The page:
Every nonprofit—even those that aren’t in a capital campaign—needs a case for support. Without a case, how can you answer a prospective donor who asks, “why should I give to your organization?”

Part elevator speech, part mission statement, part vision for the future, a good case for support clearly and succinctly tells donors why you exist, what you do well, and what you hope to accomplish (with their support, of course!).

Cases come in many shapes and sizes, from a well-designed glossy document to a single page spit from your laser printer. The size and formality don’t matter as much as the message.

The Five Steps:

If your nonprofit, school or organization lacks a case for support, or if yours is covered in dust, here are the five steps I follow when I write a case for support—plus some of my favorite tips.

Step 1: Background

Pull out your mission and vision statements. Write down your elevator speech. Don’t have one? Create one—it’s a worthwhile exercise, I promise.

Determine the answers to the following questions:
• What need do we fill in the community?
• How are we successful at what we do?
• What do we hope to accomplish in the next 2, 5, 10 years?

Step 2: Interview

Interview your director, board chair, and significant supporters to get their answers to the questions in step 2. It’s important to hear from them—especially if you’ve been in your position for years.

Interview prospective donors. Ask them why they don’t support you now and what would make them give to your organization.

Step 3: Research

Research the need your organization satisfies in your community or for your constituents. Demonstrate how an investment in your organization benefits the entire community. Look for statistics and data that support your claim.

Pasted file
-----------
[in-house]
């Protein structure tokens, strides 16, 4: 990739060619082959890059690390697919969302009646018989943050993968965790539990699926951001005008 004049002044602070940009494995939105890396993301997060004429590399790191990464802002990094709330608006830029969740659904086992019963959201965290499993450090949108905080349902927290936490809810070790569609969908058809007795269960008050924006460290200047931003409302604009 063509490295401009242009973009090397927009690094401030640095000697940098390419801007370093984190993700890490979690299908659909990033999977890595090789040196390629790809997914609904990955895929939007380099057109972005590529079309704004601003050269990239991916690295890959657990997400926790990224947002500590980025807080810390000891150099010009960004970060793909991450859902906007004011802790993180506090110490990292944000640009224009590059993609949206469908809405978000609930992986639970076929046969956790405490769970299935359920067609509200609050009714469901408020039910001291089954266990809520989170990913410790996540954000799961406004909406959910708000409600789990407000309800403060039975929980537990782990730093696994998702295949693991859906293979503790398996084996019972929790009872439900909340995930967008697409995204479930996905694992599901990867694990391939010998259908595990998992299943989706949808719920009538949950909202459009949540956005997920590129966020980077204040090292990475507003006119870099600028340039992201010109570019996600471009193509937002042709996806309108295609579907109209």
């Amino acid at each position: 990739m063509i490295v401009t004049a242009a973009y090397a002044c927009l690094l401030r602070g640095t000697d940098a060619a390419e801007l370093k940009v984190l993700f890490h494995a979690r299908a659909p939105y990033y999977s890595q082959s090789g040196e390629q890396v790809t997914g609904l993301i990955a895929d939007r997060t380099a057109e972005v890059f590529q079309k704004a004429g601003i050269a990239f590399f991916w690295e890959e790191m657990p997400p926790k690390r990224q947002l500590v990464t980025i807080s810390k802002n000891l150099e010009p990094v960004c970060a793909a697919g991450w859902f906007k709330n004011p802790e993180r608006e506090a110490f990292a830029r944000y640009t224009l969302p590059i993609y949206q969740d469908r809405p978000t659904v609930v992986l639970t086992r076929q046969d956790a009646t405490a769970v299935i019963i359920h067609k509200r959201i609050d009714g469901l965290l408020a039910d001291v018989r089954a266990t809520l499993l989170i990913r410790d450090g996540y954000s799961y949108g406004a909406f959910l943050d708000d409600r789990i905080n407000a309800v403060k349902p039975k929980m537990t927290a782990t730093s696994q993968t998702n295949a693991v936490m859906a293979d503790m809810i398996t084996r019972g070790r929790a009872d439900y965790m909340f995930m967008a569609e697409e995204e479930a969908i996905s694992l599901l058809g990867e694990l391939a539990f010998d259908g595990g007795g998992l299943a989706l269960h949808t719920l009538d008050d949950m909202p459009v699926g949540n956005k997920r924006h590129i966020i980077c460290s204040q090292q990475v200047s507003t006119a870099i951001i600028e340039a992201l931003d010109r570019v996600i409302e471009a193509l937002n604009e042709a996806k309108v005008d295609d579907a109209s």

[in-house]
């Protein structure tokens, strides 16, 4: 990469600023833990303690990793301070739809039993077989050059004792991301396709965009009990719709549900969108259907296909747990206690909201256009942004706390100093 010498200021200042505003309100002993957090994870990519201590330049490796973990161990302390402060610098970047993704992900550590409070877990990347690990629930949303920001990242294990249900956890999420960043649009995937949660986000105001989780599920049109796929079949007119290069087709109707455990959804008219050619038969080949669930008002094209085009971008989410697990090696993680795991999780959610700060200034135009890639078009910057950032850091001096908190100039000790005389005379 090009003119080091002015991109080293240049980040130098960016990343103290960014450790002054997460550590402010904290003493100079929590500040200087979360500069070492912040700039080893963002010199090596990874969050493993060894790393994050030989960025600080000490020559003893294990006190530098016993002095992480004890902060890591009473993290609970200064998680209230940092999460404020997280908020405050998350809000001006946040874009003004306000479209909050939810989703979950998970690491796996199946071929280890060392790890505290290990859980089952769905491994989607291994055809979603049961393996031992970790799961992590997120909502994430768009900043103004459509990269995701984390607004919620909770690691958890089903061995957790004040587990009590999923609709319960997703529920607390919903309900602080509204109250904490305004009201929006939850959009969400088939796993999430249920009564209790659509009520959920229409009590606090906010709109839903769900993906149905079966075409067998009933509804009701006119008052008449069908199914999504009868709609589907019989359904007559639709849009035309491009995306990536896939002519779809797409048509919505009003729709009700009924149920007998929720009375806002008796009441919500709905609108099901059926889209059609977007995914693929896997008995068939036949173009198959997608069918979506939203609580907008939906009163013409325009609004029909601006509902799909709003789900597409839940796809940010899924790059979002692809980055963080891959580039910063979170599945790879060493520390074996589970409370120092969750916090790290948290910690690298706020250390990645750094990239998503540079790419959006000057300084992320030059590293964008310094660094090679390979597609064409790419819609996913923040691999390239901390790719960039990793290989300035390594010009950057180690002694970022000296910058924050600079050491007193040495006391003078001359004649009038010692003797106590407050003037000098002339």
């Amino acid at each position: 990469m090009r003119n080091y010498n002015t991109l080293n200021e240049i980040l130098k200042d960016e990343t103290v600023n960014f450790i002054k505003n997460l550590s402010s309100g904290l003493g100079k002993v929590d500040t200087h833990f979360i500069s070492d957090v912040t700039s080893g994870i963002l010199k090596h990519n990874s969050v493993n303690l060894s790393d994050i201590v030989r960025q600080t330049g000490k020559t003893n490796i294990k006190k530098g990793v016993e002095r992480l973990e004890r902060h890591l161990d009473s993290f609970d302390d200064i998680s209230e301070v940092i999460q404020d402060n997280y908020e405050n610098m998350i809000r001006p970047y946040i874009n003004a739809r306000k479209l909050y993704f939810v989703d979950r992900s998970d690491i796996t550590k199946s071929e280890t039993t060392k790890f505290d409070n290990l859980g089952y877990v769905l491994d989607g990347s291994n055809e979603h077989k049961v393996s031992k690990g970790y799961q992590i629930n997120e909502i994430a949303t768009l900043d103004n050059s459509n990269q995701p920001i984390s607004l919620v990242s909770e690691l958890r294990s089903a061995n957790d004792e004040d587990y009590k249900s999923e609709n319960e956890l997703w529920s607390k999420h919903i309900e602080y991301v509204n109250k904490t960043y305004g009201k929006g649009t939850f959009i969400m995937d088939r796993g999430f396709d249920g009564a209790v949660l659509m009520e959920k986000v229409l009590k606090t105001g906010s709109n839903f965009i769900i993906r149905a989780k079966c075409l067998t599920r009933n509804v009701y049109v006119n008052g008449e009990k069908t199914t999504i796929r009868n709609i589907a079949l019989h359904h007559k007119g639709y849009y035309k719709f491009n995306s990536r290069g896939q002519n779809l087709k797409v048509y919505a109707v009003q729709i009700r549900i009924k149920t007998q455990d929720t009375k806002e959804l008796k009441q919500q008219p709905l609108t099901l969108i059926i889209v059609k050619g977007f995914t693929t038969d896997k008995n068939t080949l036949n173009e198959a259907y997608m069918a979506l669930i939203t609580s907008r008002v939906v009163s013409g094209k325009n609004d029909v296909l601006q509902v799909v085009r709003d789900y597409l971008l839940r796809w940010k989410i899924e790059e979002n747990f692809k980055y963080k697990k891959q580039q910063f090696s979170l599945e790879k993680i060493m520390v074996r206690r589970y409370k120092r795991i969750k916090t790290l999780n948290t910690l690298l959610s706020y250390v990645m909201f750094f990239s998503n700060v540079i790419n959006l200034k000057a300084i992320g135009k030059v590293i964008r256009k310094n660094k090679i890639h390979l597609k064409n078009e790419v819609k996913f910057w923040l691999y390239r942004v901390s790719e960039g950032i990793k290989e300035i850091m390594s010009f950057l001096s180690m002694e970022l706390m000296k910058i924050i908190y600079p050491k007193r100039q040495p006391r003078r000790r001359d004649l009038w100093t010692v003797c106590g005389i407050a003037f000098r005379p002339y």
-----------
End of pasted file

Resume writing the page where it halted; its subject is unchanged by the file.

Step 4: Write

Follow your high school English teacher’s recommendation and start with an outline. Once you’ve clearly mapped your approach, start writing. Add in charts, graphs, quotes or photos to bring your case to life.

Step 5: Review

Make sure your case resonates with your supporters by asking them to review it. Better yet, ask a non-supporter to read it and see if it compels them to give.


  • Humanize your report with a profile of someone or something your organization has impacted.
  • Your organization wants to build a new building, but does it really need to build a new building? A good case passes the “so what” test by turning wants into needs.
  • Think ROI. As donors become increasingly more sophisticated, it’s critical to show them a return on their investment in you.
  • Have your spouse, friend or neighbor read your case. They’ll tell you if you’ve used acronyms or jargon only insiders understand.
  • Include visuals with long captions. People process information differently. Some will read each word, some will only look at pictures and read what’s below them.
  • Avoid numbers numb. Statistics are powerful, but too much data puts your reader to sleep very quickly.

Once your case is finished, don’t put it back on the shelf. Disseminate it to your board, your staff, and your volunteers because a strong case serves as both a rallying cry and a reaffirmation of your existence.

If you have questions I didn’t answer here, or if you’d like to learn how the Winkler Group can help you develop or refine your case for support, please email me at JBrowning@winklergroup.com.

For more resources:

The generous will prosper: those who refresh others will themselves be refreshed.
(Proverbs 11:25)

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